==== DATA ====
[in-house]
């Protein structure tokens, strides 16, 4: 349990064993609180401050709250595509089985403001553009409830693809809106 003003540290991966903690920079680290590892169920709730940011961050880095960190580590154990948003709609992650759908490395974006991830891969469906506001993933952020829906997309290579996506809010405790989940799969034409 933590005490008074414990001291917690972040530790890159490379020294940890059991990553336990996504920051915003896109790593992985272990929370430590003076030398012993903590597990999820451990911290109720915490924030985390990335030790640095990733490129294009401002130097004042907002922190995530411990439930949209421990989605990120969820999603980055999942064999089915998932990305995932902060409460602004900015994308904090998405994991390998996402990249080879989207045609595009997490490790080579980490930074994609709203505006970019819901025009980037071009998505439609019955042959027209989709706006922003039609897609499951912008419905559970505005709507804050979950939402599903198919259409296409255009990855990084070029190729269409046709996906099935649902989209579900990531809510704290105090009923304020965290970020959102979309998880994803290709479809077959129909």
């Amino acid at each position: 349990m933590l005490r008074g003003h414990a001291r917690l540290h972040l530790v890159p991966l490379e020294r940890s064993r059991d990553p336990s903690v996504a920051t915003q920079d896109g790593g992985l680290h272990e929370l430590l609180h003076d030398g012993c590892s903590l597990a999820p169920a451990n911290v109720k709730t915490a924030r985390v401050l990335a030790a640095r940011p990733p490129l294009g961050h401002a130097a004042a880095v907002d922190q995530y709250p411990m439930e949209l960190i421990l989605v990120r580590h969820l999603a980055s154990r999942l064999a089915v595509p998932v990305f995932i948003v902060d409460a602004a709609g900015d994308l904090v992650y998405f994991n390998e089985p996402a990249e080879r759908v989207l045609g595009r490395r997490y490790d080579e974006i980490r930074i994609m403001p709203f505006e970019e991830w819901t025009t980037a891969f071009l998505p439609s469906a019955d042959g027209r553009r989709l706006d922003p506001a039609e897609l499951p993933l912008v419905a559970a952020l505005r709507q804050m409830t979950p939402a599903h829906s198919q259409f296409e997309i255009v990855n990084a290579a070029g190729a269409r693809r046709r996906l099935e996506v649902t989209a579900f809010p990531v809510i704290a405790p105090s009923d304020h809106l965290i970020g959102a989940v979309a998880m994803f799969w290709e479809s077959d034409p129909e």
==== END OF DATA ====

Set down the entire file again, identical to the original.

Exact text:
[in-house]
């Protein structure tokens, strides 16, 4: 349990064993609180401050709250595509089985403001553009409830693809809106 003003540290991966903690920079680290590892169920709730940011961050880095960190580590154990948003709609992650759908490395974006991830891969469906506001993933952020829906997309290579996506809010405790989940799969034409 933590005490008074414990001291917690972040530790890159490379020294940890059991990553336990996504920051915003896109790593992985272990929370430590003076030398012993903590597990999820451990911290109720915490924030985390990335030790640095990733490129294009401002130097004042907002922190995530411990439930949209421990989605990120969820999603980055999942064999089915998932990305995932902060409460602004900015994308904090998405994991390998996402990249080879989207045609595009997490490790080579980490930074994609709203505006970019819901025009980037071009998505439609019955042959027209989709706006922003039609897609499951912008419905559970505005709507804050979950939402599903198919259409296409255009990855990084070029190729269409046709996906099935649902989209579900990531809510704290105090009923304020965290970020959102979309998880994803290709479809077959129909």
């Amino acid at each position: 349990m933590l005490r008074g003003h414990a001291r917690l540290h972040l530790v890159p991966l490379e020294r940890s064993r059991d990553p336990s903690v996504a920051t915003q920079d896109g790593g992985l680290h272990e929370l430590l609180h003076d030398g012993c590892s903590l597990a999820p169920a451990n911290v109720k709730t915490a924030r985390v401050l990335a030790a640095r940011p990733p490129l294009g961050h401002a130097a004042a880095v907002d922190q995530y709250p411990m439930e949209l960190i421990l989605v990120r580590h969820l999603a980055s154990r999942l064999a089915v595509p998932v990305f995932i948003v902060d409460a602004a709609g900015d994308l904090v992650y998405f994991n390998e089985p996402a990249e080879r759908v989207l045609g595009r490395r997490y490790d080579e974006i980490r930074i994609m403001p709203f505006e970019e991830w819901t025009t980037a891969f071009l998505p439609s469906a019955d042959g027209r553009r989709l706006d922003p506001a039609e897609l499951p993933l912008v419905a559970a952020l505005r709507q804050m409830t979950p939402a599903h829906s198919q259409f296409e997309i255009v990855n990084a290579a070029g190729a269409r693809r046709r996906l099935e996506v649902t989209a579900f809010p990531v809510i704290a405790p105090s009923d304020h809106l965290i970020g959102a989940v979309a998880m994803f799969w290709e479809s077959d034409p129909e």